Cancer is an incredibly diverse disease. It has many types and even sub-types, with a vast range of characteristics. Some cancers even have complex genetic mutations, while others have a single defining mutation.
Gastrointestinal stromal tumors (GISTs) are an example of a cancer with one consistent mutation. In this case, it is a “gain of function” mutation that causes the c-kit signaling pathway to be constantly in the “on” state. The critical protein in this pathway is the receptor tyrosine kinase KIT, which is normally activated by stem cell factor and plays a role in cell survival and proliferation. These kinases are critical players in cancer as well, as their aberrant activation is common in many types.
Another protein, the transcription factor ETV1, was also found to play a role in tumorigenesis alongside KIT in gastrointestinal stromal tumors. Conflicting evidence suggested that ETV1 might be a promising biomarker for the prognosis of gastrointestinal stromal tumors. A team out of Nagoya University wanted to examine the relationship between KIT and ETV1 and determine if ETV1 expression had any prognostic value.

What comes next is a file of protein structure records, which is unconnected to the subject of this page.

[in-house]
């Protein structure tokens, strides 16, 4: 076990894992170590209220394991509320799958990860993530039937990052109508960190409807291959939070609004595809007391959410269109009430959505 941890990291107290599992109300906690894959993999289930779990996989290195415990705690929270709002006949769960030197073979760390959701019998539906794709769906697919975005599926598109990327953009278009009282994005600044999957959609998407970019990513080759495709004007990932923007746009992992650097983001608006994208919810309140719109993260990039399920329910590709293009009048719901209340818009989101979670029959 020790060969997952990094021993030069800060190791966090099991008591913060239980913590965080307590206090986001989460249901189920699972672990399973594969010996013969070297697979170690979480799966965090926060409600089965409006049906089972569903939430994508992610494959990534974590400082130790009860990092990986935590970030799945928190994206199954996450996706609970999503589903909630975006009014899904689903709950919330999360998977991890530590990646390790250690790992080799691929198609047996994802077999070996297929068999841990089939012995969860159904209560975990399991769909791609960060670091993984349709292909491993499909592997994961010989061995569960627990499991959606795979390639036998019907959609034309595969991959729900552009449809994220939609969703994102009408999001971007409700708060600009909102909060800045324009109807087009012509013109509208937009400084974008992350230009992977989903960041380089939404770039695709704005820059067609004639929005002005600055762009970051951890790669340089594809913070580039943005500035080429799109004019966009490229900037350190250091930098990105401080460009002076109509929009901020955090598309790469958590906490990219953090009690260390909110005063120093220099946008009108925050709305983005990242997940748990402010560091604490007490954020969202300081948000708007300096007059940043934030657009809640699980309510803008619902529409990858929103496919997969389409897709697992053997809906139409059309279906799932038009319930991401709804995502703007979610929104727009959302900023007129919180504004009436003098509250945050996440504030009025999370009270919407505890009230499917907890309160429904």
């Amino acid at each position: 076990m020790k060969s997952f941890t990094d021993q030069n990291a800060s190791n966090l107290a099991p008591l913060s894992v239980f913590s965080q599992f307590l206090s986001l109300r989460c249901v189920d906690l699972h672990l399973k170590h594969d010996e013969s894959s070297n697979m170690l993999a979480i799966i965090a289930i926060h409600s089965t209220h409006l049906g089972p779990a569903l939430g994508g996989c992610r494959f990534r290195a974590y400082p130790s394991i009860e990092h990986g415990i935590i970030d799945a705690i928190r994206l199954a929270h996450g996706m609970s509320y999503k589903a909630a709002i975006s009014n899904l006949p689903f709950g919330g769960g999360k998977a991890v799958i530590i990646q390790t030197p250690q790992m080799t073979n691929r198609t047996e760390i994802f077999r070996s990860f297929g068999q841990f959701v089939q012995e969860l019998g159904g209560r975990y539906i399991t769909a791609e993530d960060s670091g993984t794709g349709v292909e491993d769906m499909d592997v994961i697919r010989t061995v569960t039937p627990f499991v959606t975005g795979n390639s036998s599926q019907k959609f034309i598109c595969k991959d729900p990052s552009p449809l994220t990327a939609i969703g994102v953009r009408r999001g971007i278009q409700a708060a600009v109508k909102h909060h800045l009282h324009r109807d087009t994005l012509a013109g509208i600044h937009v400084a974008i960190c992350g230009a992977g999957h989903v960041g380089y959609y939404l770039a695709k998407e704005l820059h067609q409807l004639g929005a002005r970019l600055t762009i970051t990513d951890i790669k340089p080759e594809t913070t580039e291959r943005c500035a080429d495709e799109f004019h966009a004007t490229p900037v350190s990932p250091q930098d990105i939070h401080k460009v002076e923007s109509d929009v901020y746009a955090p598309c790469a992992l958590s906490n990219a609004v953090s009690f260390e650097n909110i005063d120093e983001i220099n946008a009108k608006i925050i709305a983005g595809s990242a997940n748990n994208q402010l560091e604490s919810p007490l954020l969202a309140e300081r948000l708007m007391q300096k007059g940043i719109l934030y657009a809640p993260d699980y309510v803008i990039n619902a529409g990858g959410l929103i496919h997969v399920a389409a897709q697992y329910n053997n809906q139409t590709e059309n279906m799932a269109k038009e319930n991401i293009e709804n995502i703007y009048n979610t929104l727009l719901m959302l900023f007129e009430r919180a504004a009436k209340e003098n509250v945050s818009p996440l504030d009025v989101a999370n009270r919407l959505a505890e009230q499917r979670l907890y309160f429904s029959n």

To do this, the team gathered data from 64 gastrointestinal stromal tumor patients. All but four of these had mutations affecting the c-kit pathway. Eleven patients suffered from recurrence, which the team classified as aggressive subtyping.
The team found that ETV1 was expressed at higher levels in gastrointestinal stromal tumors than in other cancers. The team classified the 64 patients from low to high risk and then examined the ETV1 levels in each. High expression was more likely to be found in low-risk patients, with aggressive tumors showing much lower ETV1 levels. Further analysis showed that high ETV1 levels corresponded to a better recurrence-free survival compared to low ETV1, with there being no difference in the overall survival rate.
Although the dataset’s size was small, this study supports the idea that ETV1 is expressed in gastrointestinal stromal tumors at relatively high levels. It also shows that it may act as a prognostic indicator for patients, with high ETV1 levels signaling a better recurrence-free survival. Another study with a larger sample size will be needed to confirm this observation. Still, this evidence helps further understand gastrointestinal stromal tumors and how we might best fight them.
The study concludes, “low ETV1 expression was associated with worse RFS and was revealed as an independent factor of recurrence in addition to conventional factors. ETV1 expression could be a predictor of aggressive malignant GISTs. An evaluation system based on ETV1 expression may help choose patients who need adjuvant chemotherapy.”